밥 먹었어요?

The literal meaning for this phrase means “Have you eaten?”. This phrase on the surface may seem like someone is just asking have you eaten, but it also doubles as a way of checking up on someone or just a casual greeting (Kind of like how people always ask how’s the weather”.

The other word “쌀” refers to uncooked rice you find in the bags in stores or out in the fields.

As you know, rice is a huge part of the Korean diet and it’s now become a big part of mine as well since I’ve been here for so long now.

When you go to restaurants here in Korea, you will typically find that they give you standard white rice, however, there are many kinds of rice:

보리밥 (bo-ri-bap) = barley rice

콩밥 (kong-bap) = bean rice

메밀밥 (me-mil-bap) = buckwheat rice

녹두밥 (nok-du-bap) = mung bean rice

옥수수밥 (ok-su-su-bap) = corn rice

팥밥 (pat-bap) = red bean rice

There are also several dishes with rice as the main ingredient. Usually, if a food has “밥” at the end, it is easy to know that rice is it’s main ingredient. Here are some popular dishes:

비빔밤 (bi-bim-bap) = Rice mixed with various vegetables and red pepper paste

볶음밥 = (bo-kkeum-bap) = Fried rice. Can include other ingredients like various veggies, shrimp, pork, or beef

김밥 (kim-bap) = Rolled rice wrapped in seaweed and cut into individual pieces. Includes a variety of styles and ingredients.

국밥 = (guk-bap) = Rice mixed with hot soup

주먹밥 (ju-meok-bap) = Rice balls which may be filled with fermented radish, tuna, and dried seaweed

쌈밥 (ssam-bap) = Cooked rice wrapped in lettuce or perilla leaves along with pork or beef.

And there you have it! You should definitely try some of the dished above. Most Korean restaurants will sell bibimbap and ssambap, however, you may have to look a little harder for the others, or try making them yourself.

Until next time!

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How to Say Uncle in Korean

How to Say Uncle in Korean

How to Say Uncle in Korean

Whatsup everyone hope everyone is ready for the weekend! If you haven’t check it out, go check out our recent infographic on Korean ramen. We got a good response from it and glad everyone liked it.

For today, we’re going back to some Korean family vocabulary. Learning family vocab is one of those things that can get very confusing very fast. To be honest, you probably will not use these often unless you marry into a Korean family. I’ve made it a point to know which terms to use for different family members in Hyo’s family and still get confused.

It’s still good to know them however for future reference.

Let’s start with the father’s side of the family:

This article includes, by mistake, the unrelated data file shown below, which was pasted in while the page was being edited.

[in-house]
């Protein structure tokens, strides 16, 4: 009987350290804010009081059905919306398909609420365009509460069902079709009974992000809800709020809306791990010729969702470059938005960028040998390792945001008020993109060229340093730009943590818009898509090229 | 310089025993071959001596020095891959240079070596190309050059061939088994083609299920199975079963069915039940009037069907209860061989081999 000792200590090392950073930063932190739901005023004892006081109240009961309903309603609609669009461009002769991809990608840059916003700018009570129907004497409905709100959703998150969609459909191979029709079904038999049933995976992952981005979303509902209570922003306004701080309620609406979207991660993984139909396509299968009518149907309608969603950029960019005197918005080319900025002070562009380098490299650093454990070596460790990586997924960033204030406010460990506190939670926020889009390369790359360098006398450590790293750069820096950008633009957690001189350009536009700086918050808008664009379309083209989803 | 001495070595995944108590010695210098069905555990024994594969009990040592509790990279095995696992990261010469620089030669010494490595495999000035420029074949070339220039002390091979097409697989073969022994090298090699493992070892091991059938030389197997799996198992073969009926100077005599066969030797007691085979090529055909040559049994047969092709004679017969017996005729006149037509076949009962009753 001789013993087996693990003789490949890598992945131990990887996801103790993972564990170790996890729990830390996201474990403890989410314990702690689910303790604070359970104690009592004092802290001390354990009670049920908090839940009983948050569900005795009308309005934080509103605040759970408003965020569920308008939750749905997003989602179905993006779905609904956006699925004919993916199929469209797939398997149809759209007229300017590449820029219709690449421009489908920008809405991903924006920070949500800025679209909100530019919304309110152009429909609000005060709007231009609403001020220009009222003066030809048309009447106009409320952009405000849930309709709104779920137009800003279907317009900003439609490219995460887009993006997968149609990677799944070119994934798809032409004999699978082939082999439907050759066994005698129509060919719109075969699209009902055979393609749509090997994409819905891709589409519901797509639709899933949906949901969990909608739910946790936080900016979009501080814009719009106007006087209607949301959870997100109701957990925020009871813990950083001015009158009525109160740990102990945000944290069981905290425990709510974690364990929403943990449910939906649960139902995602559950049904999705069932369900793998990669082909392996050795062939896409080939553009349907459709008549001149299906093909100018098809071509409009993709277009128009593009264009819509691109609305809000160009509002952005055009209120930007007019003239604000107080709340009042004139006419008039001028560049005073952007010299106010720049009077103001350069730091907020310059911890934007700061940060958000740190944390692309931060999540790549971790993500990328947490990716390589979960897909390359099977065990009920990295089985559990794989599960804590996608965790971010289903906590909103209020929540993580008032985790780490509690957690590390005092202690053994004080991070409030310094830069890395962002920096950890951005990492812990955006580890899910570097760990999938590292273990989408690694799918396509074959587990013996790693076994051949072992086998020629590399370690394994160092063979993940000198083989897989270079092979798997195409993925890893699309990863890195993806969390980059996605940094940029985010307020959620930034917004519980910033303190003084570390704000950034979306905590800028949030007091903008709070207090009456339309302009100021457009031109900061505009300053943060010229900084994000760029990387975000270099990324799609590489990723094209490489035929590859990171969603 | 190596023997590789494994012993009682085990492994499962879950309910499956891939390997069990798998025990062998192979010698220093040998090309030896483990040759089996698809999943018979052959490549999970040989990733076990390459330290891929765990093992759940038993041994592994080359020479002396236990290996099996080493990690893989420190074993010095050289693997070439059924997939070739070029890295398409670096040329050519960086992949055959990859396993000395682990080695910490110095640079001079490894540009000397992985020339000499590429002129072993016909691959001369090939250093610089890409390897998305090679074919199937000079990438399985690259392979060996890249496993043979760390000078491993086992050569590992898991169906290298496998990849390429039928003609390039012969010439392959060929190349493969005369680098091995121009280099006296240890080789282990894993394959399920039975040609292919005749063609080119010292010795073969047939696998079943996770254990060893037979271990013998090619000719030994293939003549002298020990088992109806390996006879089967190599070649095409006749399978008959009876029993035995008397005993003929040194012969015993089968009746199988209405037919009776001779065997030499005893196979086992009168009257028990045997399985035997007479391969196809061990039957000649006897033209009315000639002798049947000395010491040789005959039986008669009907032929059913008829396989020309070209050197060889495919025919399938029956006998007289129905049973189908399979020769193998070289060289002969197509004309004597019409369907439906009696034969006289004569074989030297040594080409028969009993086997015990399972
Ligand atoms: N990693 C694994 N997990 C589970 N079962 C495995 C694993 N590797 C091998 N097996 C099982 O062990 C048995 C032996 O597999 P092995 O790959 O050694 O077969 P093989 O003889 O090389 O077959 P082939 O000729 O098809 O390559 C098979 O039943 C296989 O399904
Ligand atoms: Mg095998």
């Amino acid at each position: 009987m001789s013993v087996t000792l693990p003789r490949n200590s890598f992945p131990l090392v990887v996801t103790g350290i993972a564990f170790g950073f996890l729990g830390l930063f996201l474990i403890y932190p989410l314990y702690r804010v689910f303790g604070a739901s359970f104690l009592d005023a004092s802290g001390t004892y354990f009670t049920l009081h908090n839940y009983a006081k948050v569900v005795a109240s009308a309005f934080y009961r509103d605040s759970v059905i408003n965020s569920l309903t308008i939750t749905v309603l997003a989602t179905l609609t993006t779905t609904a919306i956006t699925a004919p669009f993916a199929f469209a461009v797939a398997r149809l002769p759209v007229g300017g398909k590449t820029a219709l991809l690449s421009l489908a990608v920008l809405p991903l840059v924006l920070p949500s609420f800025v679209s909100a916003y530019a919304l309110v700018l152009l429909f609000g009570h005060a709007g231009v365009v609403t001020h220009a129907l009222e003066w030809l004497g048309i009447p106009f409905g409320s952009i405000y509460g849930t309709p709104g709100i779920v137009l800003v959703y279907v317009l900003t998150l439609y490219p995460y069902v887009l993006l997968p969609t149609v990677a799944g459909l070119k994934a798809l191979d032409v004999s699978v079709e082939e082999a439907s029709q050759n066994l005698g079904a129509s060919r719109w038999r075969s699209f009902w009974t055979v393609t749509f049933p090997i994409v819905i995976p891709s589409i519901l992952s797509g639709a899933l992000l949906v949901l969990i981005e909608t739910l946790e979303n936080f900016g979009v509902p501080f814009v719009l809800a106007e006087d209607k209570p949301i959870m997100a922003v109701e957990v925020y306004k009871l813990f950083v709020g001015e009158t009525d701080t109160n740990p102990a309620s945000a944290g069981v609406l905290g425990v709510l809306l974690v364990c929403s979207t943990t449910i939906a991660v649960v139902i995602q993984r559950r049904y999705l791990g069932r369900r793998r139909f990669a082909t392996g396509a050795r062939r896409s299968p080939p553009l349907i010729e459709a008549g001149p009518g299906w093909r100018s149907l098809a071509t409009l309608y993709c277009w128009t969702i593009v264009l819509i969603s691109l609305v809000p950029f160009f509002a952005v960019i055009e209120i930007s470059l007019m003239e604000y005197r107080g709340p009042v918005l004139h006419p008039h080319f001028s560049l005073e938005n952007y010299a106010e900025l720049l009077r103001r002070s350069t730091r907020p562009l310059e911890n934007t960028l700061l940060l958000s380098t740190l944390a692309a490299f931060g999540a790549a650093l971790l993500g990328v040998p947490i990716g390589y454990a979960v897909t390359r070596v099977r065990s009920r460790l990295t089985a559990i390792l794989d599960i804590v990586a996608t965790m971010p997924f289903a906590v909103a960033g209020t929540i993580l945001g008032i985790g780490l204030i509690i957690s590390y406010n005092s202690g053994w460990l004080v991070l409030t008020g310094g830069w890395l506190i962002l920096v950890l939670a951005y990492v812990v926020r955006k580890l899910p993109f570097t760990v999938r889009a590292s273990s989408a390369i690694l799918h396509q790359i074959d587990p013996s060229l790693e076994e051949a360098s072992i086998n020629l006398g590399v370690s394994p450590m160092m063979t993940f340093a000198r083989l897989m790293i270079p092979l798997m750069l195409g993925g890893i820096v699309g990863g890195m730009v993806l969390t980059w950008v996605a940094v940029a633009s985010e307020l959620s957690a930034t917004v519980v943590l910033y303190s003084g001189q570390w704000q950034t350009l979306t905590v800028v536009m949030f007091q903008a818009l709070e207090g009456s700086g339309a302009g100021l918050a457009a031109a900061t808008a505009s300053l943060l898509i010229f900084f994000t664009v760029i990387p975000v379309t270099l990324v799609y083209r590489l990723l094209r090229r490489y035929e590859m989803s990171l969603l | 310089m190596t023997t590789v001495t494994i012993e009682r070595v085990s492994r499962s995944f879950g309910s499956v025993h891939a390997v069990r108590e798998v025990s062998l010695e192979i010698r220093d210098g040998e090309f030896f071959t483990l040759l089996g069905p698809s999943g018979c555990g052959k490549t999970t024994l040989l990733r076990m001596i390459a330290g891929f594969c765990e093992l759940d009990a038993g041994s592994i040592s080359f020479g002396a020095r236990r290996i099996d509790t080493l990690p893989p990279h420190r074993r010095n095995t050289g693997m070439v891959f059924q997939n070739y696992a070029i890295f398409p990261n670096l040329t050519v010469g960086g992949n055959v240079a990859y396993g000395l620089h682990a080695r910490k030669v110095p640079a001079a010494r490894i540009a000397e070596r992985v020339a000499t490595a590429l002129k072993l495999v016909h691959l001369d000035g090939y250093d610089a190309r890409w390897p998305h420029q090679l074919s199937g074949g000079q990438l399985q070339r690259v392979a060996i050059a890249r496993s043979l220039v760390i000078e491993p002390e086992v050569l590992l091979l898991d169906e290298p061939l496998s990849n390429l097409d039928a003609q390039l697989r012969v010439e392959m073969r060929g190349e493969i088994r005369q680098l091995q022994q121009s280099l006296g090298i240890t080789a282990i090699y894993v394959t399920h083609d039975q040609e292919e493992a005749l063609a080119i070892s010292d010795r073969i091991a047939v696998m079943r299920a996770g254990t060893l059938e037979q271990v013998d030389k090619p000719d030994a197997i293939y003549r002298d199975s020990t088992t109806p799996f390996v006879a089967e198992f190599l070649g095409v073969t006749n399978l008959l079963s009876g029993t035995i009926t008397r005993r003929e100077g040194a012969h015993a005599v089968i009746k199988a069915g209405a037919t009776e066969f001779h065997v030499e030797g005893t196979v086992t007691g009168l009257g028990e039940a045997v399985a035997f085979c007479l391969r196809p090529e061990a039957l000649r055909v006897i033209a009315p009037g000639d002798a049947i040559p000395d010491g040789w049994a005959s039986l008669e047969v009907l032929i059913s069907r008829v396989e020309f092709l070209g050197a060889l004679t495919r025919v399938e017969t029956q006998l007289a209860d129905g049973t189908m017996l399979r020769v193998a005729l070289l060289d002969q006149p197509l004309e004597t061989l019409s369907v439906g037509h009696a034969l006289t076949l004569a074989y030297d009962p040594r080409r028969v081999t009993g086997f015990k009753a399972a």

삼촌 (sam-chon) = Father’s unmarried younger brother

큰아버지 (keun-a-beo-ji) = Father’s older brother (married or unmarried). 큰 means big and 아버지 means father, so this term for uncle literally means “big father”.

작은아버지 (ja-geun-a-beo-ji) = Father’s married younger brother. “작은” means small and 아버지 means father, so this term for uncle literally means “small father”.

고모부 (go-mo-bu) = Father’s sister’s husband. “고모” is a term used to refer to your father’s sister, and “부” is used to refer to a wife or husband of someone else.

Now let’s move on to the mother’s side of the family:

외삼촌 (woe-sam-chon) = Mother’s brother (married or unmarried). “외” (sounds similar to 왜) is used when referring to family members on the mother’s side of the family.

이모부 (i-mo-bu) = Mother’s sister’s husband. “이모” refers to your mother’s sister and “부” is used to refer to a wife or husband of someone else.

And there you have it! We also made a chart of Korean family terms if you want to find out more. Like I said, it can be a bit confusing for some since most people use simply aunt or uncle. I have no idea why the Korean language added terms for every single person in the family, but it would be a good research project to find out. Even Hyo gets confused.

Have a great weekend and see you guys next time!

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Korean Instant Noodles Chart

Korean Instant Noodles Chart - The Best

Korean Instant Noodles Chart

This chart features some of the more popular brands of instant noodles from 1963 and onward. We wanted to include many, many, more, but there are literally hundreds, if not thousands of brands from over the years.

It was actually quite fun researching and hand drawing the many different designs of the packaging. Hyo loves instant noodles, and now I finally can recognize her favorite brands a bit easier.

If you would like a more detailed a closer view of the chart, you can find it at our store here.